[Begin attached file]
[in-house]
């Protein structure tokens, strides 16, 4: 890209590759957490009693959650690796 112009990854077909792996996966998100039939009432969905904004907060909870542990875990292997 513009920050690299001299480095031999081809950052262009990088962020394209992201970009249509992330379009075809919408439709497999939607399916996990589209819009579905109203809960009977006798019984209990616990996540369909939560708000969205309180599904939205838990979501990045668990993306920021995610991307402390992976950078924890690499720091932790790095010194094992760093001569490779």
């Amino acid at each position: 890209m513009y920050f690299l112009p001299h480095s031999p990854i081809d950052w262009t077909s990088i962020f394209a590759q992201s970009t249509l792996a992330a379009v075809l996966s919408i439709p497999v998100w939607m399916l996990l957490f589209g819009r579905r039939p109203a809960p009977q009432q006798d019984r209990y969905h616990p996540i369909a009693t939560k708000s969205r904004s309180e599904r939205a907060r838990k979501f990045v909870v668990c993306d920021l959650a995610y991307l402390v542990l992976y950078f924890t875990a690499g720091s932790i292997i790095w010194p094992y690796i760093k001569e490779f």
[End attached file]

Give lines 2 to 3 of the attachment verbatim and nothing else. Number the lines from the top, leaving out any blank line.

């Protein structure tokens, strides 16, 4: 890209590759957490009693959650690796 112009990854077909792996996966998100039939009432969905904004907060909870542990875990292997 513009920050690299001299480095031999081809950052262009990088962020394209992201970009249509992330379009075809919408439709497999939607399916996990589209819009579905109203809960009977006798019984209990616990996540369909939560708000969205309180599904939205838990979501990045668990993306920021995610991307402390992976950078924890690499720091932790790095010194094992760093001569490779």
């Amino acid at each position: 890209m513009y920050f690299l112009p001299h480095s031999p990854i081809d950052w262009t077909s990088i962020f394209a590759q992201s970009t249509l792996a992330a379009v075809l996966s919408i439709p497999v998100w939607m399916l996990l957490f589209g819009r579905r039939p109203a809960p009977q009432q006798d019984r209990y969905h616990p996540i369909a009693t939560k708000s969205r904004s309180e599904r939205a907060r838990k979501f990045v909870v668990c993306d920021l959650a995610y991307l402390v542990l992976y950078f924890t875990a690499g720091s932790i292997i790095w010194p094992y690796i760093k001569e490779f």